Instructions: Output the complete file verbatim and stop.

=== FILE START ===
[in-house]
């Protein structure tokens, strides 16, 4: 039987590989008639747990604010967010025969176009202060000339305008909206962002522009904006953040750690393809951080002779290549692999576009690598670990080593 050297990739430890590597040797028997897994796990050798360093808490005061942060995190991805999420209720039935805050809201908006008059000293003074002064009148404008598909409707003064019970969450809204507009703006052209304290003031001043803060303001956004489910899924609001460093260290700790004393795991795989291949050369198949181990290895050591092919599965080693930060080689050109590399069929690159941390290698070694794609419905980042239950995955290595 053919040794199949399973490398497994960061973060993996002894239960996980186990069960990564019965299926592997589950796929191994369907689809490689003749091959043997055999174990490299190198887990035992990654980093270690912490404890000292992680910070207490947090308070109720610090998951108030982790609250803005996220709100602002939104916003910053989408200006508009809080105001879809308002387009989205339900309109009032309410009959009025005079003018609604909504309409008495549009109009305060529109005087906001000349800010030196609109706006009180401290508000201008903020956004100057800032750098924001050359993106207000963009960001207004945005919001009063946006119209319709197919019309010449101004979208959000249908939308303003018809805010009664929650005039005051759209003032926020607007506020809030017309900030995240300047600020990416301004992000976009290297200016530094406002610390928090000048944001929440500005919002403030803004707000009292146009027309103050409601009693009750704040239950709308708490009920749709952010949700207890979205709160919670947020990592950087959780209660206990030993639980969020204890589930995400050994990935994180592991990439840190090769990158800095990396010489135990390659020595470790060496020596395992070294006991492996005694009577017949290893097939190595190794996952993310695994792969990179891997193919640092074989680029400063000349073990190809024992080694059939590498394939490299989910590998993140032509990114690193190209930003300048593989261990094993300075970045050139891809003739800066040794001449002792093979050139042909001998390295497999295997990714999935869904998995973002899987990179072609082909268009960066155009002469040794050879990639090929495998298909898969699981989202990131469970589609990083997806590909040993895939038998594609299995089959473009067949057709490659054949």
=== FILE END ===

[in-house]
């Protein structure tokens, strides 16, 4: 039987590989008639747990604010967010025969176009202060000339305008909206962002522009904006953040750690393809951080002779290549692999576009690598670990080593 050297990739430890590597040797028997897994796990050798360093808490005061942060995190991805999420209720039935805050809201908006008059000293003074002064009148404008598909409707003064019970969450809204507009703006052209304290003031001043803060303001956004489910899924609001460093260290700790004393795991795989291949050369198949181990290895050591092919599965080693930060080689050109590399069929690159941390290698070694794609419905980042239950995955290595 053919040794199949399973490398497994960061973060993996002894239960996980186990069960990564019965299926592997589950796929191994369907689809490689003749091959043997055999174990490299190198887990035992990654980093270690912490404890000292992680910070207490947090308070109720610090998951108030982790609250803005996220709100602002939104916003910053989408200006508009809080105001879809308002387009989205339900309109009032309410009959009025005079003018609604909504309409008495549009109009305060529109005087906001000349800010030196609109706006009180401290508000201008903020956004100057800032750098924001050359993106207000963009960001207004945005919001009063946006119209319709197919019309010449101004979208959000249908939308303003018809805010009664929650005039005051759209003032926020607007506020809030017309900030995240300047600020990416301004992000976009290297200016530094406002610390928090000048944001929440500005919002403030803004707000009292146009027309103050409601009693009750704040239950709308708490009920749709952010949700207890979205709160919670947020990592950087959780209660206990030993639980969020204890589930995400050994990935994180592991990439840190090769990158800095990396010489135990390659020595470790060496020596395992070294006991492996005694009577017949290893097939190595190794996952993310695994792969990179891997193919640092074989680029400063000349073990190809024992080694059939590498394939490299989910590998993140032509990114690193190209930003300048593989261990094993300075970045050139891809003739800066040794001449002792093979050139042909001998390295497999295997990714999935869904998995973002899987990179072609082909268009960066155009002469040794050879990639090929495998298909898969699981989202990131469970589609990083997806590909040993895939038998594609299995089959473009067949057709490659054949």